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"Tips and Tricks"

Evaluating
Types of
Plastic Glues

What you should know

   To be clear, the purpose of this web page is NOT to disparage the manufacturers or the businesses that sell other types of glue. I realize that every glue has an intended purpose.

    In 2018, when faced with the reality that the company that made PVC-E glue had closed, it became necessary to find a suitable replacement glue. I solicited opinions from a number of professionals and then obtained samples of three different glues. While I don't have a laboratory, I did purchase some testing equipment in the effort to perform meaningful and repeatable tests. Primarily, my goal was to find a glue that provided the stongest mechanical bond between the wood, on small-to-medium size player piano bellows, and the rubber coating on nylon bellows cloth.

    I should also state that after I started using hot animal hide glue in the mid-1980's to do player piano restoration work, I stopped using PVC-E glue when recovering bellows. Then, when cotton-backed striker pneumatic cloth became unavailable in 2017, it became obvious that I would have to start using a plastic glue again. However, as an active member of the Mechanical Music Digest, I had read over 100 articles about plastic glues. With regards to how well they did (or didn't) the job, the opinions expressed by various people were all anecdotal in nature. And, I knew that if I was going to sell nylon cloth and plastic glue, I needed to make sure that the glue I sold worked well with the cloth. Also, I had been told that hot hide glue worked well with nylon cloth. However, I was never able to get it to bond well to the rubber coating or the nylon.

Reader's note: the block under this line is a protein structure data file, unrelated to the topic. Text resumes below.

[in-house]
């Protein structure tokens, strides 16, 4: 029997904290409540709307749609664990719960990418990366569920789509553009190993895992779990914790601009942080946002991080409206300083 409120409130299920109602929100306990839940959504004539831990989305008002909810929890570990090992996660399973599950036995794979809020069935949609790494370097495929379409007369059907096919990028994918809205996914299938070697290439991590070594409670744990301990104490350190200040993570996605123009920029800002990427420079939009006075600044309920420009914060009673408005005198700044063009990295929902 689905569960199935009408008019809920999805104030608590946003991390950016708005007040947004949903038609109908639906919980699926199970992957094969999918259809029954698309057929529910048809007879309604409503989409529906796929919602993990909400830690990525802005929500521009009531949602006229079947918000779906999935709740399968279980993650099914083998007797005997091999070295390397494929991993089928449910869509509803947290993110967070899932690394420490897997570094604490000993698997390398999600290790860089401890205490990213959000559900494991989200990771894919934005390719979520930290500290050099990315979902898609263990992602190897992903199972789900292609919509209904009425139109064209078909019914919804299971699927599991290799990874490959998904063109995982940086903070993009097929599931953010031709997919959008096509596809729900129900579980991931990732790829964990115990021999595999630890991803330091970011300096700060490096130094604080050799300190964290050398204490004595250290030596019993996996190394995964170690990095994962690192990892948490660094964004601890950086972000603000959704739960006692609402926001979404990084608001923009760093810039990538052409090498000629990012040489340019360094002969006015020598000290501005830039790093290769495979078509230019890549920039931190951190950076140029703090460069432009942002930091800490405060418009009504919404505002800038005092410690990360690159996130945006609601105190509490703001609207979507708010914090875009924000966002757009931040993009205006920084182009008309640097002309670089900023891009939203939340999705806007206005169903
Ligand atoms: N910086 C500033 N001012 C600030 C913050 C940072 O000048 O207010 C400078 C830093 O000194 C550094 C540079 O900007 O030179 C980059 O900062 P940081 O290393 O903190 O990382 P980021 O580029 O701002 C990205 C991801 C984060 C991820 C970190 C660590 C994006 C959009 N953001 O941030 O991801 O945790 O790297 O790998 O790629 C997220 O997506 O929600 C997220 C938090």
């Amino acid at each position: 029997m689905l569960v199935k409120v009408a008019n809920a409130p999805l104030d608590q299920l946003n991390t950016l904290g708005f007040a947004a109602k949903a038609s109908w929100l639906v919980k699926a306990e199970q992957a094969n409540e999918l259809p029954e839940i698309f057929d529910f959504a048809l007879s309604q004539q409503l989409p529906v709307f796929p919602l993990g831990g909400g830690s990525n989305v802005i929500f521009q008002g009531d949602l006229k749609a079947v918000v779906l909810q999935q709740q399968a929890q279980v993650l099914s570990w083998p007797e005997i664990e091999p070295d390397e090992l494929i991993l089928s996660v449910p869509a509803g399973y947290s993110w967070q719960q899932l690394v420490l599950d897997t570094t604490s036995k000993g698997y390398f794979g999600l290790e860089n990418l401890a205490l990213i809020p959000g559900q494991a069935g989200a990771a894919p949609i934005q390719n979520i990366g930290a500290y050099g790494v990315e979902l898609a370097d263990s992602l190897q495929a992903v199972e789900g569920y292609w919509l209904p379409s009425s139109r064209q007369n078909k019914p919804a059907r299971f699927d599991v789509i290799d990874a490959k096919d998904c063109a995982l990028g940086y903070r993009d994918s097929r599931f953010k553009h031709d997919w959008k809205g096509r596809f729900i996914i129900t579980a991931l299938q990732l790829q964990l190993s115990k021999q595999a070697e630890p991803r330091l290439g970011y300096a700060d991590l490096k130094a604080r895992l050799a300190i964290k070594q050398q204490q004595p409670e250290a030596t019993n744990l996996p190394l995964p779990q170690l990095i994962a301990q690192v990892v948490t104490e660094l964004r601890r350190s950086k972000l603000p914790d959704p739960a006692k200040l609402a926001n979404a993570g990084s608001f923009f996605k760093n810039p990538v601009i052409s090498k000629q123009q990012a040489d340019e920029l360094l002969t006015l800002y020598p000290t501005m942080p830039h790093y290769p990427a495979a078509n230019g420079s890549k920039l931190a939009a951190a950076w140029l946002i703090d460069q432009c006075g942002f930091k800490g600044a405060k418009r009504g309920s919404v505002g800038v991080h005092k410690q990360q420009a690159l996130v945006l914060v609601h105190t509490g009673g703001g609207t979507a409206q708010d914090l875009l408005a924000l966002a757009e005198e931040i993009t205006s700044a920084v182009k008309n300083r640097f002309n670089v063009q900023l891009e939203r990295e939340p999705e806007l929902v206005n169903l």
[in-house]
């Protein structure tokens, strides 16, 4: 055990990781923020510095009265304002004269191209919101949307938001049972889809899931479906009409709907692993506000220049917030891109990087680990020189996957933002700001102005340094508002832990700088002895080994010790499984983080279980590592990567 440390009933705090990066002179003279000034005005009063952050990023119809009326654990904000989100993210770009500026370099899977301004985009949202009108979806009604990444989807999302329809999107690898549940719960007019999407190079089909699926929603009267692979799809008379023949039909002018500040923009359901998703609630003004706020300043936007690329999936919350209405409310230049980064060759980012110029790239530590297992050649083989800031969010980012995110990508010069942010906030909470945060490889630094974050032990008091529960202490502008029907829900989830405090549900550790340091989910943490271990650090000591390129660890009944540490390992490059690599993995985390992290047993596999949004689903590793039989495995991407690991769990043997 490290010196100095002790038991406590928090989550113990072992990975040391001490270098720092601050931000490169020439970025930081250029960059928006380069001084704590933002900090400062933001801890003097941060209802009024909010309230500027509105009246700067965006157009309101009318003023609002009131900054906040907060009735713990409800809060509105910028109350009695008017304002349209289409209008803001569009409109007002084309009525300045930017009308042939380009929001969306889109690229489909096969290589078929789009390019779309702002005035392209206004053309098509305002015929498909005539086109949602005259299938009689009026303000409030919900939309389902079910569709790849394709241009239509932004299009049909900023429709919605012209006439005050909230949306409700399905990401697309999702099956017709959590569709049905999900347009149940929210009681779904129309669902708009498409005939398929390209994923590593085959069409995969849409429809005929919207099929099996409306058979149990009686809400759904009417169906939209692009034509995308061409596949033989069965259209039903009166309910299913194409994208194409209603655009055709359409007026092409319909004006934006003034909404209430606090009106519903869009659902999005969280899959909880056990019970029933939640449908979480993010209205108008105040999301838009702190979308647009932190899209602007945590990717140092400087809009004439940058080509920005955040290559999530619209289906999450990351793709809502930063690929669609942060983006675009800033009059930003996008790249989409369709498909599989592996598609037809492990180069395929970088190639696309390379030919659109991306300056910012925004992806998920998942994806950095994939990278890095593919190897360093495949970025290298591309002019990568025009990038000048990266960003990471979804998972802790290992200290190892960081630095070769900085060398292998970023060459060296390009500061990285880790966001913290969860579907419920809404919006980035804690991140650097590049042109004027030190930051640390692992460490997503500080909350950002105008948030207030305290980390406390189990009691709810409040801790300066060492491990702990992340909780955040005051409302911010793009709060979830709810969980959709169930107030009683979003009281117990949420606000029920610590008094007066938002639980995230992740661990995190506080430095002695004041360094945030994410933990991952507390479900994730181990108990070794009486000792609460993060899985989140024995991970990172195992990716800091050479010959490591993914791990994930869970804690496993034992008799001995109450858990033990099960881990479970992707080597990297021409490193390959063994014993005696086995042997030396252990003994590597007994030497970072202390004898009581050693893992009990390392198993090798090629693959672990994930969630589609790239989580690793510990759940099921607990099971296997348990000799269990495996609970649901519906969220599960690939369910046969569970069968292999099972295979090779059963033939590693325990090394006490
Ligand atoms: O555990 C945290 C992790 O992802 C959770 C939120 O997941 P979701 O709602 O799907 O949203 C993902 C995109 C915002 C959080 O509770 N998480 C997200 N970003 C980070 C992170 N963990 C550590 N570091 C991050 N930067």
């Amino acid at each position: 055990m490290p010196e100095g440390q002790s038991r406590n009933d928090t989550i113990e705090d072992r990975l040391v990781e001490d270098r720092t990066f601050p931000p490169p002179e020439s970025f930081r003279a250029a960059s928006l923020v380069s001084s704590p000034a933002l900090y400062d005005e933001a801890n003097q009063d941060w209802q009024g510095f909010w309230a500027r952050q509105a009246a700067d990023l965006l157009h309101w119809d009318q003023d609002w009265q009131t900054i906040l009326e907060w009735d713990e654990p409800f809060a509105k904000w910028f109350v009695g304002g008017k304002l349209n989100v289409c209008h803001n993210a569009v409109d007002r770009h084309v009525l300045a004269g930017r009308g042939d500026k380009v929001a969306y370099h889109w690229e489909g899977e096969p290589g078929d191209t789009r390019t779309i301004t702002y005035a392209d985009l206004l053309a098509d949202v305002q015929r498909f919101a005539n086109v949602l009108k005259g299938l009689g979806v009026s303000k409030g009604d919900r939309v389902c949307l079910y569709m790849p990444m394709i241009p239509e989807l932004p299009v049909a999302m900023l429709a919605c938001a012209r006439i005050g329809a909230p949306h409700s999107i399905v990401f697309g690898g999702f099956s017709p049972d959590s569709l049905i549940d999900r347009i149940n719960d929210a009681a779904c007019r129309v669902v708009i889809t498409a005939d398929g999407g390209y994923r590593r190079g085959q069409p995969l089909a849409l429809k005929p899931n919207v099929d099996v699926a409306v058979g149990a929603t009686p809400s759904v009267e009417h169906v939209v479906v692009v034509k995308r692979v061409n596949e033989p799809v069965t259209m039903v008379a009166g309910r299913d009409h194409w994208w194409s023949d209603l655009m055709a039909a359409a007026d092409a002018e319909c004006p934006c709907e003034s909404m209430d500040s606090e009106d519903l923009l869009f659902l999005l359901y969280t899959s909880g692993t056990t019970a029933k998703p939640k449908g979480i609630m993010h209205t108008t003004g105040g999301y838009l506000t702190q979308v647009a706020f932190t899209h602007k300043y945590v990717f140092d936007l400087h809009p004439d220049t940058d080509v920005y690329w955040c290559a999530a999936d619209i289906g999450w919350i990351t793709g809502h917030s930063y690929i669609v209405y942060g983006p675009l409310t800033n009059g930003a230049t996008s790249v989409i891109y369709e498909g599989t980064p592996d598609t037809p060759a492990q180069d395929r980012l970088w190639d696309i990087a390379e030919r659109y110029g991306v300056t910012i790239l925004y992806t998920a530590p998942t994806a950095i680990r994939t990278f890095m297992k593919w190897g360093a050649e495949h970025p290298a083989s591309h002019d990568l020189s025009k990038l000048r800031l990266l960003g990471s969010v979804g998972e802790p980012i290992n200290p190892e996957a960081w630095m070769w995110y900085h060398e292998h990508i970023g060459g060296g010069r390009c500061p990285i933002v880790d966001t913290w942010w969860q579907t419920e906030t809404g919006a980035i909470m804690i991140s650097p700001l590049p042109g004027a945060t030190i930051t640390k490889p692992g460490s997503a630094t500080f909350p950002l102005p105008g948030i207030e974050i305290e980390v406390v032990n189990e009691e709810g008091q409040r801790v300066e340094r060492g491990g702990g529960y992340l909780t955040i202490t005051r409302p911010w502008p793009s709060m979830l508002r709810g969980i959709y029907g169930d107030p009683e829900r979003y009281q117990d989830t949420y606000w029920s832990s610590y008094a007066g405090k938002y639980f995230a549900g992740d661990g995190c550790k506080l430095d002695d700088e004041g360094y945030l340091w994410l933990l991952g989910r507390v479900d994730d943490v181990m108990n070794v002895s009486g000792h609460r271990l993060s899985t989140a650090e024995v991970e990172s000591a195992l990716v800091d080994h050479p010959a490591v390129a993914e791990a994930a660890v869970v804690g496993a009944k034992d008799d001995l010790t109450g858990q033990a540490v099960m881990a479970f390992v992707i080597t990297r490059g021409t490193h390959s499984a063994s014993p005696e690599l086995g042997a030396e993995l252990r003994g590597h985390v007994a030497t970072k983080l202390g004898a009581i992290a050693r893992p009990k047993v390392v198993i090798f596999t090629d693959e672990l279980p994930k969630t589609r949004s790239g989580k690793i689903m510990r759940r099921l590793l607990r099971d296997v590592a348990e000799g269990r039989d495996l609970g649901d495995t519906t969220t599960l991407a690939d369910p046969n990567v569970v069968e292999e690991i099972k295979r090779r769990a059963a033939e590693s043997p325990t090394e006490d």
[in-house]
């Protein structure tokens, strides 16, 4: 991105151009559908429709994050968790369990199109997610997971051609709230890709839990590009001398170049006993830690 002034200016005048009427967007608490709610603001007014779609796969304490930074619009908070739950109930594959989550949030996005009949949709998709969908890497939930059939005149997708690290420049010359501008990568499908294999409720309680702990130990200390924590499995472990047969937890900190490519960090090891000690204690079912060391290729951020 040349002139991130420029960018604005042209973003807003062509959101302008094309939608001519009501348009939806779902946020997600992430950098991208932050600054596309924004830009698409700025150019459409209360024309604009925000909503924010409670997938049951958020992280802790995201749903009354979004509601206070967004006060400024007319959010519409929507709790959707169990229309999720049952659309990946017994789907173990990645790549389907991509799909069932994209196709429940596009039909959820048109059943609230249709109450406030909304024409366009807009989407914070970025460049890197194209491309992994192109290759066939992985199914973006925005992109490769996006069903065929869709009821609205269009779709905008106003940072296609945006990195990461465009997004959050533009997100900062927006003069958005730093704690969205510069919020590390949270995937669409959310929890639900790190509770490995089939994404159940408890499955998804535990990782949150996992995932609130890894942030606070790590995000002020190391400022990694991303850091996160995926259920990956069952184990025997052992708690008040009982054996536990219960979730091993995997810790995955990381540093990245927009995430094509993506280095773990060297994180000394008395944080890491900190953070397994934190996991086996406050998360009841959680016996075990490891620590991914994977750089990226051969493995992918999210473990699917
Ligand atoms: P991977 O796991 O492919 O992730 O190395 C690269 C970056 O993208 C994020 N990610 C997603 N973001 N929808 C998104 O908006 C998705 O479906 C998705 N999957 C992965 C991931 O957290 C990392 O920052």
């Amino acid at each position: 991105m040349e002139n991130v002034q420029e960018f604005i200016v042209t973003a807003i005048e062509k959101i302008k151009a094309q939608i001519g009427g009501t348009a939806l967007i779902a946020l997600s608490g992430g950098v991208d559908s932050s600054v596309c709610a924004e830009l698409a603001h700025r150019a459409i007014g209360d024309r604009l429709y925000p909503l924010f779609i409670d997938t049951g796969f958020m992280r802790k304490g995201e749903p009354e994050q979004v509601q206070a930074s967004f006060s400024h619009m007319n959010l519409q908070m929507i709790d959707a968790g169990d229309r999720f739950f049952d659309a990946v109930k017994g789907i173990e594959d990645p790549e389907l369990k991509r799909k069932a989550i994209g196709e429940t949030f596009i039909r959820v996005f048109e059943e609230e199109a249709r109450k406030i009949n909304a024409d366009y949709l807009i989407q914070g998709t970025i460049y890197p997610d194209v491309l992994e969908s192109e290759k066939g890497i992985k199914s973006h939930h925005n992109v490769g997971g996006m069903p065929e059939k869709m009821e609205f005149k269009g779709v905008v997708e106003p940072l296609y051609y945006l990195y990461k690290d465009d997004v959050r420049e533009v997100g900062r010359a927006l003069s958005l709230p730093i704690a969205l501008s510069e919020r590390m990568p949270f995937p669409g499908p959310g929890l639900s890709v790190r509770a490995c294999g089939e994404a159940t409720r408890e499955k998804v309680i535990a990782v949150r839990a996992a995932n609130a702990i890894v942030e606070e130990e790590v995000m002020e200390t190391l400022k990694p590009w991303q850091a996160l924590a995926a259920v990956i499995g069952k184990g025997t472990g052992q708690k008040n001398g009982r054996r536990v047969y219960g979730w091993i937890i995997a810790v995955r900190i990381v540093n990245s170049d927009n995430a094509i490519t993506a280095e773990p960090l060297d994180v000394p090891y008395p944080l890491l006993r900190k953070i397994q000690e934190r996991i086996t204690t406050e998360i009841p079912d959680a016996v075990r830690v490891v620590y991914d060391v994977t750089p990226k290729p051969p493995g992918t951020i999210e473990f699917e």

For my experiments, I used PVC-E glue, a glue sold by D.C. Ramey, Spectrum 0401, Roo Clear, and Spectrum 4508. I started by putting a 'puddle', about the size of a Susan B Anthony dollar, of each glue on a piece of plate glass. My intentions were to see how fast the glue dried and how well it stuck to the glass. I selected glass because I figured it was the least porous material available and I could easily see through the glass to determine when the glue was dry. I was somewhat surprised to find that after an hour, none of the glues showed any obvious sign of drying (see image below).

    After 18 hours, all of the glues were dry to the touch (on the surface). However, as you can see below, they weren't all dry. Also, the Roo Clear, Ramey, and PVC-E glues all felt slightly 'tacky' or 'sticky' on the surface. (See image below.)

    After 43 hours, all of the glues were 'dry' to the touch except the Ramey glue, which was still slightly 'soft' feeling in the middle. The Roo Clear and Spectrum 0401 were 'hard' to the touch and appeared to be 100% dry. The PVC-E, Spectrum 4508, and Ramey glues also had a slightly 'sticky' feel.